| verified                            |                     |
      +-------------------------------------+                     |
          | EAP-Response/AKA-Authentication-Reject                |
          |------------------------------------------------------>|
          |                                          EAP-Failure  |
          |<------------------------------------------------------|

                  Figure 3: Network authentication fails

   The AKA uses shared secrets between the Peer and the Peer's home
   operator, together with a sequence number, to actually perform an
   authentication.  In certain circumstances, shown in Figure 4, it is
   possible for the sequence numbers to get out of sequence.

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        Peer                                             Authenticator
          |                      EAP-Request/Identity             |
          |<------------------------------------------------------|
          | EAP-Response/Identity                                 |
          | (Includes user's NAI)                                 |
          |------------------------------------------------------>|
          |                            +------------------------------+
          |                            | Server runs AKA algorithms,  |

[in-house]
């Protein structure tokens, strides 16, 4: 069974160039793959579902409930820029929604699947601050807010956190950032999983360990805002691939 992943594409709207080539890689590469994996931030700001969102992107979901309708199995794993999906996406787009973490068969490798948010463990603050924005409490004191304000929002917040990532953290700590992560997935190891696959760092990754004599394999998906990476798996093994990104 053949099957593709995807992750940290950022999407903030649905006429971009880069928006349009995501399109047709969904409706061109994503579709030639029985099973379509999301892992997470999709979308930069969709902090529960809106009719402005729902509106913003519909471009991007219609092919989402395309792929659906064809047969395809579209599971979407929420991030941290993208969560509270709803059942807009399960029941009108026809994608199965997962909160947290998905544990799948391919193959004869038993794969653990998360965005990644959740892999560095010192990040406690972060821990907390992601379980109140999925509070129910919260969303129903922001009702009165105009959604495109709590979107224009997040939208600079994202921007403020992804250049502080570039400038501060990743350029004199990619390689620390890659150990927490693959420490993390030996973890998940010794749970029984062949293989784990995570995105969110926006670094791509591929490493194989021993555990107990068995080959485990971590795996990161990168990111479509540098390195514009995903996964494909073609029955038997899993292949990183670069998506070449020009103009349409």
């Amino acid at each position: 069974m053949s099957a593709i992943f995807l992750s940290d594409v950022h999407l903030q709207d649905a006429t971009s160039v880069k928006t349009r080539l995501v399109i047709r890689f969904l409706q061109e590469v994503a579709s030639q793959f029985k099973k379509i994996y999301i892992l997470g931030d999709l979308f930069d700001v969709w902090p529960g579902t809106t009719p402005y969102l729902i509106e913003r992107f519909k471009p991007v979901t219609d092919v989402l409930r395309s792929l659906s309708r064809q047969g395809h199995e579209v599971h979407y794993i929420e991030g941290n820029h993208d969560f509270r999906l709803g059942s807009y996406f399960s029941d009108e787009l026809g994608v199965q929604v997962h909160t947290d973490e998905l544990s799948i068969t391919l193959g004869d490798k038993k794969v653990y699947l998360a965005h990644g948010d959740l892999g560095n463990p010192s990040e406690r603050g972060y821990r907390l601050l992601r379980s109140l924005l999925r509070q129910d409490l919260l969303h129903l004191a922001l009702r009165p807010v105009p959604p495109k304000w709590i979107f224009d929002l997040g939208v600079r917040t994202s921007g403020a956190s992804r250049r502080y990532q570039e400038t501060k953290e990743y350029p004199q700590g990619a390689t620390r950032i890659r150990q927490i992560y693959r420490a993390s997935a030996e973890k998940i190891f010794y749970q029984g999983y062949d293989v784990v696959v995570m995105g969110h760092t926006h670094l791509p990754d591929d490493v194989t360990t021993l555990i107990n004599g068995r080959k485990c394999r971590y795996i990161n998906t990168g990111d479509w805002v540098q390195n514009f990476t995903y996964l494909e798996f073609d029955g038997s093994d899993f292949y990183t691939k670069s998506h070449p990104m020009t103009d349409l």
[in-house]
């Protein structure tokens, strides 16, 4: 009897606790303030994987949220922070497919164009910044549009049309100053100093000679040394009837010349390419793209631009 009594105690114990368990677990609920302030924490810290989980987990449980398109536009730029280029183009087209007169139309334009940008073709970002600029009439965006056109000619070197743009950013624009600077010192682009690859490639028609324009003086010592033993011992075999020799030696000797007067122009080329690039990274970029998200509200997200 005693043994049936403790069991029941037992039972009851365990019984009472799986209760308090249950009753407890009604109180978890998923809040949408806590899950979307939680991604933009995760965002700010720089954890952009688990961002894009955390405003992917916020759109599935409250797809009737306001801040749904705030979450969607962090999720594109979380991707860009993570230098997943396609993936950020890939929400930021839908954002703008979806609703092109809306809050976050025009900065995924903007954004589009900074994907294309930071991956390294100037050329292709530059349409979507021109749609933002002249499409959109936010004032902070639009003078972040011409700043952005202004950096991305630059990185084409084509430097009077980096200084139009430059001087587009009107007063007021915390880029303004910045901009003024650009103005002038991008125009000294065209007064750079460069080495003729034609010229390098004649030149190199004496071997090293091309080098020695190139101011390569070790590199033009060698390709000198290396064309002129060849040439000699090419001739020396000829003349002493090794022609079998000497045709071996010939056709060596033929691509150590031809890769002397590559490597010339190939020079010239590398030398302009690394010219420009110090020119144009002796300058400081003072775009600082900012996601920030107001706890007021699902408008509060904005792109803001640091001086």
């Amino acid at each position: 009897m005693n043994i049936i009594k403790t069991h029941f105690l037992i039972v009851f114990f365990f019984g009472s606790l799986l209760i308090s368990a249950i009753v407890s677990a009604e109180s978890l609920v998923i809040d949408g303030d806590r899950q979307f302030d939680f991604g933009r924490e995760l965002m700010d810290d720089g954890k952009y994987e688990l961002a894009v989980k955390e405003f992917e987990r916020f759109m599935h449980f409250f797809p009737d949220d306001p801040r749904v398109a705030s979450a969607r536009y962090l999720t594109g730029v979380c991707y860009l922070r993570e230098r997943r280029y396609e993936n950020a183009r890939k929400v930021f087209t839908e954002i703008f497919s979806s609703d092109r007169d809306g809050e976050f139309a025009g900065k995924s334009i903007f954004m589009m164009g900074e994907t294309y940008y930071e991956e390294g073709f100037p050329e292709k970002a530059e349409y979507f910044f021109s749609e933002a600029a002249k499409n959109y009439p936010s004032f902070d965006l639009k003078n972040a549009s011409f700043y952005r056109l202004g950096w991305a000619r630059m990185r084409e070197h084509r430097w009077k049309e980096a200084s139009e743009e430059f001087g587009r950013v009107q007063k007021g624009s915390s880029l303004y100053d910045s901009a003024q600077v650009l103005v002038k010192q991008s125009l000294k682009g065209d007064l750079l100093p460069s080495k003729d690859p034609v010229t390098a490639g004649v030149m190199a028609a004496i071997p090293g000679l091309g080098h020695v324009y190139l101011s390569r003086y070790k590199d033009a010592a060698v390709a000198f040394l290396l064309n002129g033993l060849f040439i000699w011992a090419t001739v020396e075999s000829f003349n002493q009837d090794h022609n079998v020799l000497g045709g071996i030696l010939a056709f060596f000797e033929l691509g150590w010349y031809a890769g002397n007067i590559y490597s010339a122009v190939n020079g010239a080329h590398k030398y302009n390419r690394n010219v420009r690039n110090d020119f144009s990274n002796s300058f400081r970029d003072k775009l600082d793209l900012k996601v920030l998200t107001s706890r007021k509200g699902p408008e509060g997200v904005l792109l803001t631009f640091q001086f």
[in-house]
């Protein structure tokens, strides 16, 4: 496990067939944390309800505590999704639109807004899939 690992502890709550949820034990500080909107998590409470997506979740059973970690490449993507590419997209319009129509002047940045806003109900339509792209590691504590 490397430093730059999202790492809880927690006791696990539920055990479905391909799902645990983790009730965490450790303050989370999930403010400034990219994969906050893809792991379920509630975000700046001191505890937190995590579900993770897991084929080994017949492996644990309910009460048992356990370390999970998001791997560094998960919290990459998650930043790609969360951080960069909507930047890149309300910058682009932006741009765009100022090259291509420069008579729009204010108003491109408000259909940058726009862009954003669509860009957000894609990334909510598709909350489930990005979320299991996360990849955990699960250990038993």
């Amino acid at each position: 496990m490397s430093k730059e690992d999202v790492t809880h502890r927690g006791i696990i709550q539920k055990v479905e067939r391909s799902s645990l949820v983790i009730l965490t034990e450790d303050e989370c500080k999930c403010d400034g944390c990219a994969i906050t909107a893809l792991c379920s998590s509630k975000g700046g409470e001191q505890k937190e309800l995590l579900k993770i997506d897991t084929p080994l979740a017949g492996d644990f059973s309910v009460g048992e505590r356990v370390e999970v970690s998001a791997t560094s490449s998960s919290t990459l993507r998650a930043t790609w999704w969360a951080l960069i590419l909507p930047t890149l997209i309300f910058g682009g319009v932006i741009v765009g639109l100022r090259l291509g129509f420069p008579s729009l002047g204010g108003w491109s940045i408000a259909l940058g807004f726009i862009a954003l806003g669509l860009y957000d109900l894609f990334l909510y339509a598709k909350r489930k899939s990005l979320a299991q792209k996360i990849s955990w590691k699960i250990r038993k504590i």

|                            | generates RAND and AUTN.     |
          |                            +------------------------------+
          |                         EAP-Request/AKA-Challenge     |
          |                         (AT_RAND, AT_AUTN, AT_MAC)    |
          |<------------------------------------------------------|
      +-------------------------------------+                     |
      | Peer runs AKA algorithms            |                     |
      | and discovers AUTN that contains an |                     |
      | inappropriate sequence number       |                     |
      +-------------------------------------+                     |
          | EAP-Response/AKA-Synchronization-Failure              |
          | (AT_AUTS)                                             |
          |------------------------------------------------------>|
          |                              +---------------------------+
          |                              | Perform resynchronization |
          |                              | Using AUTS and            |
          |                              | the sent RAND             |
          |                              +---------------------------+
          |                                                       |

                 Figure 4: Sequence number synchronization

   After the resynchronization process has taken place in the server and
   AAA side, the process continues by the server side sending a new
   EAP-Request/AKA-Challenge message.

   In addition to the full authentication scenarios described above,
   EAP-AKA includes a fast re-authentication procedure, which is
   specified in Section 5.  Fast re-authentication is based on keys
   derived on full authentication.  If the peer has maintained state
   information for re-authentication and wants to use fast
   re-authentication, then the peer indicates this by using a specific
   fast re-authentication identity instead of the permanent identity or
   a pseudonym identity.